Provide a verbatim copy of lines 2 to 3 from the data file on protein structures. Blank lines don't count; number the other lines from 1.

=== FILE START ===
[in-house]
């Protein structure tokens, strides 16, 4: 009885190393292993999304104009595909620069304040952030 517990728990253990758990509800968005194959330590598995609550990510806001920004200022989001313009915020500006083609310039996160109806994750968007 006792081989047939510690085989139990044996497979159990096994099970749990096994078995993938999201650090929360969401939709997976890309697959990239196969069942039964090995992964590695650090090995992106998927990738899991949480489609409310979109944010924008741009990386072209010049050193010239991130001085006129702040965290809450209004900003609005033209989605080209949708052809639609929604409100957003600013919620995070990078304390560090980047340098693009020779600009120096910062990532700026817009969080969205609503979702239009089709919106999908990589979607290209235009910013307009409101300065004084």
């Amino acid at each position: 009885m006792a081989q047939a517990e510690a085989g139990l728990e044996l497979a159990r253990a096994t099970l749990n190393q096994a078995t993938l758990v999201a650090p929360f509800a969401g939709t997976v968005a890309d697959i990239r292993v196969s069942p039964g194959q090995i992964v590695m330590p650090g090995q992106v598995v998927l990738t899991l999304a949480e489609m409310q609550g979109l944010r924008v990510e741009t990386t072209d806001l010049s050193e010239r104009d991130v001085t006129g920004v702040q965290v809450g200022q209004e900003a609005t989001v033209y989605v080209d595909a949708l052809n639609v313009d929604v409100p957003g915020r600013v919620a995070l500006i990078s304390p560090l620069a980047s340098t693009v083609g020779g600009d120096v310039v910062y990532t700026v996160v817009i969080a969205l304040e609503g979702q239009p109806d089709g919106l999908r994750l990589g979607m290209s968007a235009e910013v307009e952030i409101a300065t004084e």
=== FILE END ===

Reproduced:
């Protein structure tokens, strides 16, 4: 009885190393292993999304104009595909620069304040952030 517990728990253990758990509800968005194959330590598995609550990510806001920004200022989001313009915020500006083609310039996160109806994750968007 006792081989047939510690085989139990044996497979159990096994099970749990096994078995993938999201650090929360969401939709997976890309697959990239196969069942039964090995992964590695650090090995992106998927990738899991949480489609409310979109944010924008741009990386072209010049050193010239991130001085006129702040965290809450209004900003609005033209989605080209949708052809639609929604409100957003600013919620995070990078304390560090980047340098693009020779600009120096910062990532700026817009969080969205609503979702239009089709919106999908990589979607290209235009910013307009409101300065004084």
């Amino acid at each position: 009885m006792a081989q047939a517990e510690a085989g139990l728990e044996l497979a159990r253990a096994t099970l749990n190393q096994a078995t993938l758990v999201a650090p929360f509800a969401g939709t997976v968005a890309d697959i990239r292993v196969s069942p039964g194959q090995i992964v590695m330590p650090g090995q992106v598995v998927l990738t899991l999304a949480e489609m409310q609550g979109l944010r924008v990510e741009t990386t072209d806001l010049s050193e010239r104009d991130v001085t006129g920004v702040q965290v809450g200022q209004e900003a609005t989001v033209y989605v080209d595909a949708l052809n639609v313009d929604v409100p957003g915020r600013v919620a995070l500006i990078s304390p560090l620069a980047s340098t693009v083609g020779g600009d120096v310039v910062y990532t700026v996160v817009i969080a969205l304040e609503g979702q239009p109806d089709g919106l999908r994750l990589g979607m290209s968007a235009e910013v307009e952030i409101a300065t004084e």